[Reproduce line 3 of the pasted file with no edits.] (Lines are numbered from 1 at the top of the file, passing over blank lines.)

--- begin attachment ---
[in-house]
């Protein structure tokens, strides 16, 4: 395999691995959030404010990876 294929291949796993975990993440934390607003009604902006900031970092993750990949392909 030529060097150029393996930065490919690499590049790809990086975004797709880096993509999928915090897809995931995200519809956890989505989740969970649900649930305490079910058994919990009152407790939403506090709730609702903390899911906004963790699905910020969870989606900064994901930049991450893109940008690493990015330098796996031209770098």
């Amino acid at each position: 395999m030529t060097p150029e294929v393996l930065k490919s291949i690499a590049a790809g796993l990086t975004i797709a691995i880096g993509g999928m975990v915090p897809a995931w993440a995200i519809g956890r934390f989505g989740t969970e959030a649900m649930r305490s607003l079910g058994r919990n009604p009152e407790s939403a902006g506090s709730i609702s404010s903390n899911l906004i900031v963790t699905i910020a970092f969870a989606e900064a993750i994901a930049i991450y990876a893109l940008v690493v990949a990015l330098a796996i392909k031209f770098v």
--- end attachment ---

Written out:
């Amino acid at each position: 395999m030529t060097p150029e294929v393996l930065k490919s291949i690499a590049a790809g796993l990086t975004i797709a691995i880096g993509g999928m975990v915090p897809a995931w993440a995200i519809g956890r934390f989505g989740t969970e959030a649900m649930r305490s607003l079910g058994r919990n009604p009152e407790s939403a902006g506090s709730i609702s404010s903390n899911l906004i900031v963790t699905i910020a970092f969870a989606e900064a993750i994901a930049i991450y990876a893109l940008v690493v990949a990015l330098a796996i392909k031209f770098v």